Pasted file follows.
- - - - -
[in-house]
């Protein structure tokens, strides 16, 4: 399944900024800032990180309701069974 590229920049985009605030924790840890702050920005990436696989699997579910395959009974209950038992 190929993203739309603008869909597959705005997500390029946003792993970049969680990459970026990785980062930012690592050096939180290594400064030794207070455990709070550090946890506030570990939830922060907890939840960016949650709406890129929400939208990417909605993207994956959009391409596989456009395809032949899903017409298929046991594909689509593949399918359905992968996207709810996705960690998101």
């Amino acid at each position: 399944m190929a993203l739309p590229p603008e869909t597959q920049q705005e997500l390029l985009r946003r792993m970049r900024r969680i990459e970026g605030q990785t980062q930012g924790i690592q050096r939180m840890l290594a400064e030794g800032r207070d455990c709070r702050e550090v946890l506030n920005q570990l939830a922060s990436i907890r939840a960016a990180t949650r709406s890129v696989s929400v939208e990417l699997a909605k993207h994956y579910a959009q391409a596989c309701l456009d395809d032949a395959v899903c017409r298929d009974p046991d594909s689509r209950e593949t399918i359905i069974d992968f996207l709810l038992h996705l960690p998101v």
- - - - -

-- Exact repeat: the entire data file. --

[in-house]
């Protein structure tokens, strides 16, 4: 399944900024800032990180309701069974 590229920049985009605030924790840890702050920005990436696989699997579910395959009974209950038992 190929993203739309603008869909597959705005997500390029946003792993970049969680990459970026990785980062930012690592050096939180290594400064030794207070455990709070550090946890506030570990939830922060907890939840960016949650709406890129929400939208990417909605993207994956959009391409596989456009395809032949899903017409298929046991594909689509593949399918359905992968996207709810996705960690998101």
């Amino acid at each position: 399944m190929a993203l739309p590229p603008e869909t597959q920049q705005e997500l390029l985009r946003r792993m970049r900024r969680i990459e970026g605030q990785t980062q930012g924790i690592q050096r939180m840890l290594a400064e030794g800032r207070d455990c709070r702050e550090v946890l506030n920005q570990l939830a922060s990436i907890r939840a960016a990180t949650r709406s890129v696989s929400v939208e990417l699997a909605k993207h994956y579910a959009q391409a596989c309701l456009d395809d032949a395959v899903c017409r298929d009974p046991d594909s689509r209950e593949t399918i359905i069974d992968f996207l709810l038992h996705l960690p998101v």